If you get these alerts all day long, chances are you may be suffering from alert fatigue.
There’s one simple solution to alert fatigue that will have you feeling better immediately — and help you sleep better at night.
Before we get to the solution, it helps to understand why alert fatigue exists in the first place.
Developers of technology — whether its Facebook, a game, email, or whatever — don’t much care about your needs as an end-user. They primarily care that you use their app or website as much and as often as possible. So most apps will set any notification alerts that can to be “on” by default.
Yes, that means you will usually have to turn these defaults off in order to turn off notifications. And you should do this as your default — do not allow new apps to send you notifications. Unless it’s an app that’s monitoring someone’s life-signs and you’re a doctor, 99 percent of apps do not need to be sending you these alerts to your homescreen or desktop.
Once you understand an app’s purpose with notifications isn’t to be helpful, but instead to get you to engage with the app (so they can sell more advertising or boast about their active user numbers), you take back control and the power of notifications.
Regaining that power is important, because technology is dictating how you interact with it, rather than the other way around — you dictating how you want to interact with it. You’re not a slave to your technology, because technology is simply a tool. When you feel at the mercy of electrons, it’s time to rethink and approach technology from a blank-slate perspective.
And so the solution becomes obvious — turn off all notifications.
This allows you to reset your relationship with your technology. You shouldn’t be checking your phone or computer every time it beeps — that is a horrible interaction design. No engineer would have ever designed such an interactive relationship if they looked at if from a holistic, psychological perspective.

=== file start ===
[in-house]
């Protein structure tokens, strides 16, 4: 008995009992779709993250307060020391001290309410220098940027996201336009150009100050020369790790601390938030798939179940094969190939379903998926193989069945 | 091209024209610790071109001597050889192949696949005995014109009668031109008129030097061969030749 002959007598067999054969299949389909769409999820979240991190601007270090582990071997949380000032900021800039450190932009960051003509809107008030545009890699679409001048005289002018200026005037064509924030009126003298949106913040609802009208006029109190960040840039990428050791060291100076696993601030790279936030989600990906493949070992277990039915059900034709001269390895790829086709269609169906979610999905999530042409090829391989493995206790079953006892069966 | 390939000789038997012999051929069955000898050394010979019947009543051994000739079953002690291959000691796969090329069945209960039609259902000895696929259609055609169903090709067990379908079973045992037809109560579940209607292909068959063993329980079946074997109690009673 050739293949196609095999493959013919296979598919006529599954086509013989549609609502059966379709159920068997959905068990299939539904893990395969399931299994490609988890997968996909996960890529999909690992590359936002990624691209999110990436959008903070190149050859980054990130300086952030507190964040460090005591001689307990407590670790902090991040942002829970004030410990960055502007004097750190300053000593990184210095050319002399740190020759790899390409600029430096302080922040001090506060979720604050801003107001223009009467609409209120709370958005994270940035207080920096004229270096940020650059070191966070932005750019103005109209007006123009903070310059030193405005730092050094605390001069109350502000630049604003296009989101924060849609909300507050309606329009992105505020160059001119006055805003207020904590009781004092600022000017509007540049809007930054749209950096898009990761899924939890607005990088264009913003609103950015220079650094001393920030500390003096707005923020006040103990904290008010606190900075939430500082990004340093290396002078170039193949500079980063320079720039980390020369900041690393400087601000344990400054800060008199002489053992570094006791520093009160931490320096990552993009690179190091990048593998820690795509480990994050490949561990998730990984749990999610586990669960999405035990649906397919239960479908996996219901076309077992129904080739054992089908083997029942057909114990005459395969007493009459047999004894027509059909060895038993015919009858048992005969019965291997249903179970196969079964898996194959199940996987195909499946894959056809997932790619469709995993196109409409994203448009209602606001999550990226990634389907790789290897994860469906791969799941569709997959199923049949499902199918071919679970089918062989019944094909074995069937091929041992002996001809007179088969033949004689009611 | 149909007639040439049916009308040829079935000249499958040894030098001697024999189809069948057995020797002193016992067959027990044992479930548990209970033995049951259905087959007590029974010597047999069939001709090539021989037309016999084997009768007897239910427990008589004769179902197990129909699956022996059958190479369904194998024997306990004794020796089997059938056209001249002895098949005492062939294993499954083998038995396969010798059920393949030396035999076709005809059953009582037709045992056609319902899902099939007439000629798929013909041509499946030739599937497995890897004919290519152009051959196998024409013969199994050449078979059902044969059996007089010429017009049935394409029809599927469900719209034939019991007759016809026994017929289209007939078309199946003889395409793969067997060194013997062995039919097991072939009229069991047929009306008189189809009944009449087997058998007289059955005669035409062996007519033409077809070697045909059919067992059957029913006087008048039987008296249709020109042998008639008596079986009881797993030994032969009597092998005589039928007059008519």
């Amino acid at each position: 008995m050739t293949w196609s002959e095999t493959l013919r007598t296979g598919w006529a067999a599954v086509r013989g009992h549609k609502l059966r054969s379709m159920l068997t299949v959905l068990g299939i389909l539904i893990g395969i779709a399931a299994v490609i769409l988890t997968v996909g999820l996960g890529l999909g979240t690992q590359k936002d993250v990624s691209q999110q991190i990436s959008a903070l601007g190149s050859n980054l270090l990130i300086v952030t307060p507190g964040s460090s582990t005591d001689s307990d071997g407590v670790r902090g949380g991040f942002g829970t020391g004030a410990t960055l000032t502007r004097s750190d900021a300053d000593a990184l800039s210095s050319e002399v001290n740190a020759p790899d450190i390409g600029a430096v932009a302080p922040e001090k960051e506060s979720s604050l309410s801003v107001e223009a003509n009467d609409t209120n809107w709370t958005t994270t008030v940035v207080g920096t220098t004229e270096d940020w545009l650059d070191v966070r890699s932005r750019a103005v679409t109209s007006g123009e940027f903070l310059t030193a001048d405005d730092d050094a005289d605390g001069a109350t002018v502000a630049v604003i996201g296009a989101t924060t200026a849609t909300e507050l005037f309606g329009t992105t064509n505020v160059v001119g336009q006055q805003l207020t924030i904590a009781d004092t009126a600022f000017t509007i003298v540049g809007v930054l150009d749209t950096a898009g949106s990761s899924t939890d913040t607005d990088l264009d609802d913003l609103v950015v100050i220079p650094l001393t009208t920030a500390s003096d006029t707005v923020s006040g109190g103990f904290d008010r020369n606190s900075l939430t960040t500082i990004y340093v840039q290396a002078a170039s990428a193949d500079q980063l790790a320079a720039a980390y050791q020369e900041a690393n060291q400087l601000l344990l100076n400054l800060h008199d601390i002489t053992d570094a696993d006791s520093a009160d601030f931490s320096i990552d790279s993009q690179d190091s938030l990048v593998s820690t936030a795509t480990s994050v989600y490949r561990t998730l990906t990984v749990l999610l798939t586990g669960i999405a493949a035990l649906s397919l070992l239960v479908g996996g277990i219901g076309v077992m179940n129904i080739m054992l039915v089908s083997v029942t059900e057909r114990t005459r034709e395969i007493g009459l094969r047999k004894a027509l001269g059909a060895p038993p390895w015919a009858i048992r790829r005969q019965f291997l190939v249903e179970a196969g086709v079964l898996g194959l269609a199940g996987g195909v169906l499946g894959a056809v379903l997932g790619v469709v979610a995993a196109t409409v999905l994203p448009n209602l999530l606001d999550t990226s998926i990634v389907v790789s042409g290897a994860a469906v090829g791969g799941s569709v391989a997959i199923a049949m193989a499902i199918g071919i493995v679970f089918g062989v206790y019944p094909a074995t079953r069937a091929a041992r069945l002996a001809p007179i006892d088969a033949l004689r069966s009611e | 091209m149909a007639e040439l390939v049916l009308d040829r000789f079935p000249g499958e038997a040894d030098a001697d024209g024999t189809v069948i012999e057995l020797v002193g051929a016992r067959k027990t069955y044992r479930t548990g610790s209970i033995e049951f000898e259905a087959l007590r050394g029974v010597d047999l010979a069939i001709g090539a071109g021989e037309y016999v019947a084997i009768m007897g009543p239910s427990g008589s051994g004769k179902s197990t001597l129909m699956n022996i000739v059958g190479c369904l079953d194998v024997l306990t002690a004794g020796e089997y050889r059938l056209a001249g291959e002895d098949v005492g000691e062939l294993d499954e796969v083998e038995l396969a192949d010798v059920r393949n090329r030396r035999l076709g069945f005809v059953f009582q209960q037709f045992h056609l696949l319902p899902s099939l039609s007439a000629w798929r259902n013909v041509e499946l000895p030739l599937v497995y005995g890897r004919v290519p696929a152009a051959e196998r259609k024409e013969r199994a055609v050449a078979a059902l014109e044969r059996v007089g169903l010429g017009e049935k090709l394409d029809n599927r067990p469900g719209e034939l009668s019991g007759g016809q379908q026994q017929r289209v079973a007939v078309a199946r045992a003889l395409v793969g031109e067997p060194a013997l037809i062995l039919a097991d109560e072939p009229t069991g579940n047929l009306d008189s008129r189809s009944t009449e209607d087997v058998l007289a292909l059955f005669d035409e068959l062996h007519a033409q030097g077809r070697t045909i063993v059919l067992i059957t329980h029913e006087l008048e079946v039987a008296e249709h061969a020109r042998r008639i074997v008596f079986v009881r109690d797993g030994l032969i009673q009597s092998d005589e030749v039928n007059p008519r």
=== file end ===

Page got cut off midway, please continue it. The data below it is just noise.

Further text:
Alerts interrupt our concentration and workflow, and the vast majority of the time, they are doing so for little purpose or improvement of our lives.
To keep your daily concentration and workflow intact, then, you need to interact with technology on the level you want to and that works best for you. For most people, that means interacting with it in a batch process, rather than on a real-time basis.
Instead of alerts constantly alerting you to useless new information and emails, you simply check in with the apps and websites that are important to you a few times a day.
Emails, for example, are best relegated to certain times of the day, such as once in the morning, once around lunchtime, and once in the afternoon or evening. Tell your co-workers so they can reset their expectations too about your new schedule. If they need something that demands immediate attention, let them know they can always call you — that will set the bar high enough that few people will bother you unless it truly is an emergency.
Facebook? Why would you need to log into it more than once or twice a day? Before Facebook, you hadn’t talked or seen your high-school friends for years. So why would you need to know what’s going on in their lives more than once a day?
Other apps? Again, unless it’s something that is critical to improving your happiness in life (or productivity at work), what’s the point in having it notify you that something’s changed in the app? Keep only what you absolutely need to alert you, such as phone calls (duh!) and text messages sent directly to you.
Alert fatigue is within your control and your hands — all you need do is to choose to take control of it. You’ll probably find your life is more enjoyable if you turn all — or at least most — of those alerts off.